They were back with the begging bowl this week at the annual financial review undertaken by Parliament’s Finance and Expenditure Committee.  I saw two accounts –  one from Newsroom, and one from interest.co.nz.      There were a couple of strange claims, including the Governor appearing to suggest that the CBL failure might have occurred because the Reserve Bank didn’t have enough staff.  I don’t regard that as a totally implausible story  –  then again, the system is not supposed to prevent all failures, and at least some concerns relate to what the Bank did do (suppression orders) rather than what it didn’t do.  But if staffing was a concern, and the Bank thought it didn’t have the resources to do the job Parliament had given it, surely the previous year’s Annual Reports would have said so.  And I’m pretty sure they didn’t.

Orr is also reported as claiming that

….now was the time to resource-up and ready the bank for a crisis.

“The time when under-resourcing most shows up is generally during a time of crisis and we aren’t in one of those times,” Orr said.

I doubt that is so. In a crisis it is all hands to the pump, and institutions pull through.  If there is under-resourcing (and that is an open question) it is more likely to affect progressing work programmes in more-normal times.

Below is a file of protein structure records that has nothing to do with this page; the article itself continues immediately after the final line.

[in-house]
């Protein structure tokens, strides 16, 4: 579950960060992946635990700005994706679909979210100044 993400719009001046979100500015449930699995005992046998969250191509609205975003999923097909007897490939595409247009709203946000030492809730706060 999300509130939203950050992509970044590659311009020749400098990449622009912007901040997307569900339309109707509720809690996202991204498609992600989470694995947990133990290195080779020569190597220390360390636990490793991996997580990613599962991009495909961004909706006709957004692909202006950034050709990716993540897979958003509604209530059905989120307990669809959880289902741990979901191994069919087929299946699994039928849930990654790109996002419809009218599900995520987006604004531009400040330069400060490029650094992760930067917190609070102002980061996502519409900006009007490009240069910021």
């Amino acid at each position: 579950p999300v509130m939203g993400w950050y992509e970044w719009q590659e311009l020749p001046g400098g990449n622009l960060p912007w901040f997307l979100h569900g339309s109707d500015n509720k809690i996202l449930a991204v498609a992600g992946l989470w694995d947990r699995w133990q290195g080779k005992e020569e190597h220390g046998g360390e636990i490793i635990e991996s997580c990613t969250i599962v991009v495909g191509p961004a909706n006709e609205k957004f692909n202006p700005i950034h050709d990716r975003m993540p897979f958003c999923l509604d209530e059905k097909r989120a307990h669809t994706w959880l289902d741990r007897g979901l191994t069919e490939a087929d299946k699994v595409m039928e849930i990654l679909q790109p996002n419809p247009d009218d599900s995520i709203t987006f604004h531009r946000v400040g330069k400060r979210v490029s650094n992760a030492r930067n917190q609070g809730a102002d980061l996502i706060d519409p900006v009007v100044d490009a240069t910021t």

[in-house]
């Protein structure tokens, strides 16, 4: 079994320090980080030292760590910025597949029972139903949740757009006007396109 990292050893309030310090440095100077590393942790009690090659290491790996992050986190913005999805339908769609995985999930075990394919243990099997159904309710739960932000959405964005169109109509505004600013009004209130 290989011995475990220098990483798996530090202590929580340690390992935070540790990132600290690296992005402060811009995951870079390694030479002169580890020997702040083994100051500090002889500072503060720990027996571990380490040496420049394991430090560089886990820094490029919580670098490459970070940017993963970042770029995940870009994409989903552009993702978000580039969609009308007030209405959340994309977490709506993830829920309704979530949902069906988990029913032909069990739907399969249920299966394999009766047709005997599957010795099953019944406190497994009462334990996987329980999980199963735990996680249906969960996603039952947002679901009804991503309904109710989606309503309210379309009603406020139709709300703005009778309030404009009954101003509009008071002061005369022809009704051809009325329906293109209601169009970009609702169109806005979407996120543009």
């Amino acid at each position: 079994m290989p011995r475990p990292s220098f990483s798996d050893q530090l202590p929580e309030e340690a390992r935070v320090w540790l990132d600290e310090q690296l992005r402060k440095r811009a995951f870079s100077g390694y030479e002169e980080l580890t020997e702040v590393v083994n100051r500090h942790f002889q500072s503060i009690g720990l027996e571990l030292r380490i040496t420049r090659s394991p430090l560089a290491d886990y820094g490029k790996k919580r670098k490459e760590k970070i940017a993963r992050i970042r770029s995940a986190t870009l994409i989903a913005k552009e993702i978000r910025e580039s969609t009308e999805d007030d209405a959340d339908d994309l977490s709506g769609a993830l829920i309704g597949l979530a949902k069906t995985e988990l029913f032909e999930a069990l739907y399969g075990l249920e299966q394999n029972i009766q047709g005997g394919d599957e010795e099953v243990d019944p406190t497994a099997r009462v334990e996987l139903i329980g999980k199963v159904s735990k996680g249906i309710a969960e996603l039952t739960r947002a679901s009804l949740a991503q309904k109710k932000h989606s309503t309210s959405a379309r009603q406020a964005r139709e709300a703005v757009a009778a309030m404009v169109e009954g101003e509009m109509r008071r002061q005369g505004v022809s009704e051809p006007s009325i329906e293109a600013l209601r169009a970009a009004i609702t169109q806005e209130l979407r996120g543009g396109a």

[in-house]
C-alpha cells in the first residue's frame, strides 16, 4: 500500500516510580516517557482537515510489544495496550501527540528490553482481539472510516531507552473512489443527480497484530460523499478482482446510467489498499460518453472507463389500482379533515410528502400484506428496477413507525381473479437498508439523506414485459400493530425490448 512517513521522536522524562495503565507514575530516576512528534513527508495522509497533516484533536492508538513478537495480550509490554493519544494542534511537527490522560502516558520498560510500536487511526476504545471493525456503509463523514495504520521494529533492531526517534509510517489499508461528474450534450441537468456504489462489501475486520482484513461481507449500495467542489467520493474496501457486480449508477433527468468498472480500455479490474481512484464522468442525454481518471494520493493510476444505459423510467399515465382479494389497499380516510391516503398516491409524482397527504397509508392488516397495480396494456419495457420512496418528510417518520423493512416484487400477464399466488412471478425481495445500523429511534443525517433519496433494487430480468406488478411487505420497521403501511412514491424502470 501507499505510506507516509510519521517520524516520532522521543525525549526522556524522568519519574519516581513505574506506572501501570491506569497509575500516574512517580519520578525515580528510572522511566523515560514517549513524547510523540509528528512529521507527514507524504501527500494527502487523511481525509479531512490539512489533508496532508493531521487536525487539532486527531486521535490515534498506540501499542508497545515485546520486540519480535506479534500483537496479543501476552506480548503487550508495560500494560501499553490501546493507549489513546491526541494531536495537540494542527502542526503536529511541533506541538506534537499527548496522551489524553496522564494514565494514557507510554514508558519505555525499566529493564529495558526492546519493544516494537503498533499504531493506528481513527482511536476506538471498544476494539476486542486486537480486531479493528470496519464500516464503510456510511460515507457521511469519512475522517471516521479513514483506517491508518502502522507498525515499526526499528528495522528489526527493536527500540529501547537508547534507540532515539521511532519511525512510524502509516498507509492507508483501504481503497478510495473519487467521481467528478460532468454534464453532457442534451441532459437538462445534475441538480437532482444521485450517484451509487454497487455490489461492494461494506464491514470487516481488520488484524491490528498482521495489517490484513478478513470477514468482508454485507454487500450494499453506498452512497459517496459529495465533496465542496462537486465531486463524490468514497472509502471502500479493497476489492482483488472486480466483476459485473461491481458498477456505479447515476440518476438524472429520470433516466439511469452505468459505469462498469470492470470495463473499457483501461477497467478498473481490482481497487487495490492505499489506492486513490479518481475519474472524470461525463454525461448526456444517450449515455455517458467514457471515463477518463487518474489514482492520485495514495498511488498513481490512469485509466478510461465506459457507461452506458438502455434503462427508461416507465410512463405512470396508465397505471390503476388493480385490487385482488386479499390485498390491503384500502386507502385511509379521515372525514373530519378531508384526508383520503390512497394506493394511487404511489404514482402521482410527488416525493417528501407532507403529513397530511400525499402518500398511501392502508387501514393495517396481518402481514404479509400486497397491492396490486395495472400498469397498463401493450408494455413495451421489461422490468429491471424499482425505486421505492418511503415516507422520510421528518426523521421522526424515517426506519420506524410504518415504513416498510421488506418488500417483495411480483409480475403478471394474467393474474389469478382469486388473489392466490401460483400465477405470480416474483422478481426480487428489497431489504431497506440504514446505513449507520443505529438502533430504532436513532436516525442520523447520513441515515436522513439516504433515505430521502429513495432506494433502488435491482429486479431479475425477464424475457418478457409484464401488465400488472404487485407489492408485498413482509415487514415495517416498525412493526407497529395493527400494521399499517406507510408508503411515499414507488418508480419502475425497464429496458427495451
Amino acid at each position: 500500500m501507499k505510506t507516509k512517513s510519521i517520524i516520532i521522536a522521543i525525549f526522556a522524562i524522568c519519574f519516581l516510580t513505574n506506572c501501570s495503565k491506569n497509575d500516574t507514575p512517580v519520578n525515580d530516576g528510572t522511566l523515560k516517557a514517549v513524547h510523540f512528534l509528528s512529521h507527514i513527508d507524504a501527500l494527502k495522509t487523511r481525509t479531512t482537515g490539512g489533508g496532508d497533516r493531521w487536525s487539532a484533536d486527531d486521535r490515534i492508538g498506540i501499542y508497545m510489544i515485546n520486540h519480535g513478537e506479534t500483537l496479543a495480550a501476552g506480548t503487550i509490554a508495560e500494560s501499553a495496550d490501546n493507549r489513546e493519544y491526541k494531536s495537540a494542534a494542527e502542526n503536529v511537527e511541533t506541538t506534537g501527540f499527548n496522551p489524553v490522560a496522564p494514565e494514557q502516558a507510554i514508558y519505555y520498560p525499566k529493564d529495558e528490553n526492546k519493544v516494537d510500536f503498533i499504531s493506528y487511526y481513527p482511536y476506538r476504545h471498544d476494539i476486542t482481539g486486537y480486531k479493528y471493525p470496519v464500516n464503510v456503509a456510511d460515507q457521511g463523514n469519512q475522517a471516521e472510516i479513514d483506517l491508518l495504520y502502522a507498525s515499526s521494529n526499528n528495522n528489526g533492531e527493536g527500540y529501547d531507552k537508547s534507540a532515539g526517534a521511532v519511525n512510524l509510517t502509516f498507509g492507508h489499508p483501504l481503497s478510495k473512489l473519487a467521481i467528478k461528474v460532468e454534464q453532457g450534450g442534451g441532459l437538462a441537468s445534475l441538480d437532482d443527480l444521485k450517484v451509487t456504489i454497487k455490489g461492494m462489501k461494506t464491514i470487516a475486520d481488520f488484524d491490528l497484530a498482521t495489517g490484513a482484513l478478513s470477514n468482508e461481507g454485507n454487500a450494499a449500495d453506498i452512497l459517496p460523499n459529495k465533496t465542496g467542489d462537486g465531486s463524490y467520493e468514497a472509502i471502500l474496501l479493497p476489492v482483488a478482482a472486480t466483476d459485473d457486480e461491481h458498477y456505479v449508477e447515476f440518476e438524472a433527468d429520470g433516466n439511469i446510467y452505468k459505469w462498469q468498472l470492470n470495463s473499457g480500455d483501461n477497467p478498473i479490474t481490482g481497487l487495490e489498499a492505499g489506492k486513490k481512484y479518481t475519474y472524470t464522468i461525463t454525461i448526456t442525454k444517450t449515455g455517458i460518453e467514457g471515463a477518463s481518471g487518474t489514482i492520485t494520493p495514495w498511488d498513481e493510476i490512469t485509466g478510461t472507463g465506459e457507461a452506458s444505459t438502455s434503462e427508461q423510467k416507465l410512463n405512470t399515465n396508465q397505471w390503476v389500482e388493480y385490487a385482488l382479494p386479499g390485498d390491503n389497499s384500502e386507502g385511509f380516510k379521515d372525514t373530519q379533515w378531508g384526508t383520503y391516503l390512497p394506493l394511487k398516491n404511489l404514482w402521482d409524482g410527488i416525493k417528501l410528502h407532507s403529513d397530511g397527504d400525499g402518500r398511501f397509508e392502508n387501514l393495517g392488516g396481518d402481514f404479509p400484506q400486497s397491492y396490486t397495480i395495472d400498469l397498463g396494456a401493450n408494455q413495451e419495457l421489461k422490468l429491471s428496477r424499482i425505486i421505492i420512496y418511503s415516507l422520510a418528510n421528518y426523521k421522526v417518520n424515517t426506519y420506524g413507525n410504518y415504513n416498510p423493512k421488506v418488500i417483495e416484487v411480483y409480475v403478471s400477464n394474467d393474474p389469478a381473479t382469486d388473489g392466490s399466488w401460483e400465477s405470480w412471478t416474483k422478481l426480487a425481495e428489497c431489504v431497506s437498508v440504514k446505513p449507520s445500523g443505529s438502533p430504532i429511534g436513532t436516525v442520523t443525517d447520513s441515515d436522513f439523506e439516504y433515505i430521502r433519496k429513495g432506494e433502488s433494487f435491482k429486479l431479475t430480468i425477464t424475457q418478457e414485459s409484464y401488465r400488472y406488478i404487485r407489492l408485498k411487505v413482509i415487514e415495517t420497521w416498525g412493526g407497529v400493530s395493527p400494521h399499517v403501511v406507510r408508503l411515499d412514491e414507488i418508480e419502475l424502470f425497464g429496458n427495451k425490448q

Perhaps it is why, 8.5 months into his governorship, we still haven’t had a substantive speech from the Governor on either monetary policy or financial stability/regulation?  But that can’t really be the explanation either –  after all, we’ve always only had one Governor, and his predecessors somehow managed.

The Reserve Bank’s finances are not very tightly managed (externally, by the minister or Parliament).  Under the current Act there is provision for (but not a necessity for) a five-yearly funding agreement, outlining how much the Bank can spend.   It isn’t a great model, for various reasons, even if it was a step forward on the total lack of formal controls that existed prior to the 1989 Act.

But my experience was that almost every year, the Reserve Bank’s actual spending undershot what was provided for in the Funding Agreement.  I knew they had had the odd tighter year this decade, but other than that it isn’t something I follow closely.  But here is interest.co.nz’s account of what the Bank said in its latest Annual Report released in October.

The Reserve Bank’s annual report, issued last month, showed it had undershot spending allowed through its funding agreement by $26.7 million over three years and paid a $430 million annual dividend. By June 30 the Reserve Bank had spent $173.1 million of a possible $199.8 million allowed by its 2015-2020 Funding Agreement, signed with the previous National-led government. Net operating expenses in the June 2018 year were $4.1 million below the funding agreement, despite rising $8 million year-on-year to $76 million.

“The $26.7 million cumulative underspending is expected to partially reverse in the last two years of the funding agreement, as capitalised expenditure on systems improvements is amortised to operating expenses, and the issuance of new banknotes continues. The Bank expects to be within the five-year aggregate expenditure provided for in the funding agreement,” the annual report said.